This is an edited, shortened version of an article published by the PCS Broad Left Network
Around the world, millions of working-class people have erupted into anger at the murderous actions of the Israeli state, provoking demonstrations. The vast majority have no sympathy with Hamas, but are outraged by the killings and destruction of communities in Gaza. In the UK, in many cities and on almost every weekend since the invasion, there have been major demonstrations, many joined by UK-born Palestinians and the families of those who live in Gaza, who have tried to get their families out, or who have not been able to contact their families. Broad Left Network (BLN) supporters in PCS have supported all of these.
In London, PCS members asked union reps what else their union can do to force an end to the conflict, and to support members with family caught up in the crisis.
Most unions, including PCS, have published statements calling for an end to hostilities, and leaders have spoken on major demonstrations to call for the same. Unions in general can and should go much further, however, to mobilise the power of labour to force an end to the conflict, particularly given the role of PCS as the largest trade union in the UK civil service.
Several PCS branches and groups have been proactive in encouraging union members to join the demonstrations in London. This is a good first step and could be widened to other parts of the UK.
Leadership said no
It is with surprise, therefore, that supporters of the BLN on the PCS National Executive Committee (NEC) found themselves outvoted by the majority of the union’s NEC on this question.
The union’s NEC met on 6 and 7 December. The NEC majority, under president and now also general secretary-elect Fran Heathcote, voted against a proposal by assistant general secretary John Moloney to work to broaden out these demos across the UK.
The majority Democracy Alliance grouping (which includes the Left Unity group) also opposed a donation to the International Transport Workers Federation (ITF) appeal to support international unions’ efforts to get medical supplies and food in to Gaza.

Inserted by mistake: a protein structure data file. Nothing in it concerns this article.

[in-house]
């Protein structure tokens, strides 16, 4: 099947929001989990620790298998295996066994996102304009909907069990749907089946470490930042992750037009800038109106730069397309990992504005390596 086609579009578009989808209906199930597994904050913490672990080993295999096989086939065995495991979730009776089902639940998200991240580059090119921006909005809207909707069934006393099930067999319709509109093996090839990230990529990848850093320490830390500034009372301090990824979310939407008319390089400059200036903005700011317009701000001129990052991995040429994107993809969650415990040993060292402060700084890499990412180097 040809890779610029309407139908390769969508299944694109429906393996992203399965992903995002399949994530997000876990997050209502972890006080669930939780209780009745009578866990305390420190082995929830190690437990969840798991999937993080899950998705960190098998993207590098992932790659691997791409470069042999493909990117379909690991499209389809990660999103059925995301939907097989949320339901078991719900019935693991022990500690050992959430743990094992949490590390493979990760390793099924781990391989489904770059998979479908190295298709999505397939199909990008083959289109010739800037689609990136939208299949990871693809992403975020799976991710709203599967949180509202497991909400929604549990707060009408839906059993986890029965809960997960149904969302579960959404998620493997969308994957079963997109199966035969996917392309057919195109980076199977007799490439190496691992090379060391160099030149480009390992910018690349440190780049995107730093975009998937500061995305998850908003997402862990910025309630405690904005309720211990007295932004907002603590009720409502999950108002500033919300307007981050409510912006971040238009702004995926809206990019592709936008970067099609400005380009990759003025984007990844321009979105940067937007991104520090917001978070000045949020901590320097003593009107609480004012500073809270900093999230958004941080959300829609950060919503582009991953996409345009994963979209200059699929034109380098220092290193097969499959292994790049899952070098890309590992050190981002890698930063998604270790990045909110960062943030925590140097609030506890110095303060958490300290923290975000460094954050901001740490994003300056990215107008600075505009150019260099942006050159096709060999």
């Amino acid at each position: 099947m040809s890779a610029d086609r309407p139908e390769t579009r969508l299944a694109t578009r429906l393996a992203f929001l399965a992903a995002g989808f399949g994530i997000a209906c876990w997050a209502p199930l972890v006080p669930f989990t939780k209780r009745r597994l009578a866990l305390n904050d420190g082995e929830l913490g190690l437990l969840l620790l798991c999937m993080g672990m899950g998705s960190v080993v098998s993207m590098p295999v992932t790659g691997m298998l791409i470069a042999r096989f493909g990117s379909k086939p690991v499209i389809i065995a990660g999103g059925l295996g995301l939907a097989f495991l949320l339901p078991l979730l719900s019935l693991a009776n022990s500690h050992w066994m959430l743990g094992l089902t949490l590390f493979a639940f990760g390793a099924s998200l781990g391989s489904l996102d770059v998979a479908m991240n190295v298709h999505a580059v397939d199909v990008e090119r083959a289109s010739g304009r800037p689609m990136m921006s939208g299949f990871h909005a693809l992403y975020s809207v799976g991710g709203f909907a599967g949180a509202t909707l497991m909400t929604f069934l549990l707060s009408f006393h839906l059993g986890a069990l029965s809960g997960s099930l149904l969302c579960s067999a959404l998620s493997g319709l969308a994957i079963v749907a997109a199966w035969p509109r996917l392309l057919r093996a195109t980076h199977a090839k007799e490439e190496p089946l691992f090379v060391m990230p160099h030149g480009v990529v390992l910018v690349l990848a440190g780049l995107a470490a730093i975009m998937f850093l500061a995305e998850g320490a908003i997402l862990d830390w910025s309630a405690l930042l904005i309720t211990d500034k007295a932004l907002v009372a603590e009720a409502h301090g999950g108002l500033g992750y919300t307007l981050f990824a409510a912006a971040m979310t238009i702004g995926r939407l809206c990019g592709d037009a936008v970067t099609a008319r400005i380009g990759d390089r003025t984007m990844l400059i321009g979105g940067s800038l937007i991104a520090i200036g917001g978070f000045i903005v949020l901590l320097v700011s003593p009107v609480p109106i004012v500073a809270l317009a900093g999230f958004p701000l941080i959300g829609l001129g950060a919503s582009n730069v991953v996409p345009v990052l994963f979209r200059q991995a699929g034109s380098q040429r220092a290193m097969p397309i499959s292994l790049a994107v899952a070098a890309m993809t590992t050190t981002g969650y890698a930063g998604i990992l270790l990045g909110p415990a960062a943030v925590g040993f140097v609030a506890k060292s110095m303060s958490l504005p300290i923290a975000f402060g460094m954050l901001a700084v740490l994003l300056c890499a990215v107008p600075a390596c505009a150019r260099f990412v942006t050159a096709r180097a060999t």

They further opposed a proposal to hold a national lunchtime online meeting to publicise the union’s position on the Gaza conflict, which was intended to have a Palestine Solidarity Campaign speaker.
At the NEC meeting, the question of a small number of resignations from the union over the Gaza statement was raised as a reason not to do more for Gaza.
Branch reps have told us that a very small number of resignation letters have been received denouncing the union for “supporting Hamas”, which is simply not true (see PCS Statement on Israel and Gaze at pcs.org.uk).
Any time the union takes a strong position on questions that matter to workers, a small number of people will not like it and some prefer to resign from the union rather than engage with the union’s democratic processes, including members’ meetings.
Union must lead
This is not a reason to shrink from a robust defence of the lives of Palestinians facing the destruction of their homes, communities and lives.
We call on the union’s NEC to reverse their position, to agree the donation to the ITF appeal, to agree to organise workplace and city or town demonstrations, in concert with other parts of the labour movement and national campaign organisations such as Stop the War Coalition, to call for a ceasefire, and to organise a national PCS meeting to explain the union’s position and what members can do, with a speaker from the Palestine Solidarity Campaign.
Our union, in particular, must be more proactive in ensuring that civil servants are protected from the government’s attempts to politicise civil service workplaces by projecting the Israeli flag on to buildings, and from any activity which may be in breach of UK or international law, including having any role in the transfer of weapons to a state that is clearly attacking civilians.
Much more than this, we need to work across the entire labour movement to increase the numbers on demonstrations. Trade unions, the largest membership-based organisations in the UK, and representatives of the ‘sleeping superpower’, the working class, have a crucial role to play in this, and should name the day for a national day of action – following the example of school and college students – for workers to unite on the streets in protest at our government standing by while Gazans are slaughtered.
This requires national coordination across all trade unions. PCS could take this up with the Trades Union Congress (TUC). The defence of any group of workers in the UK who strike to block arms to Israel must also be raised.
We also need an organised political opposition to the Israeli armed offensive. Keir Starmer’s stance shows clearly that the Labour leadership is unwilling to play this role.
Trade unions could convene an open meeting under a ‘Stop the War’ umbrella, drawing together all socialist political forces, including MPs and councillors who have called for solidarity with Palestine and who oppose the invasion, to organise political opposition.
- See bln.org.uk for the full article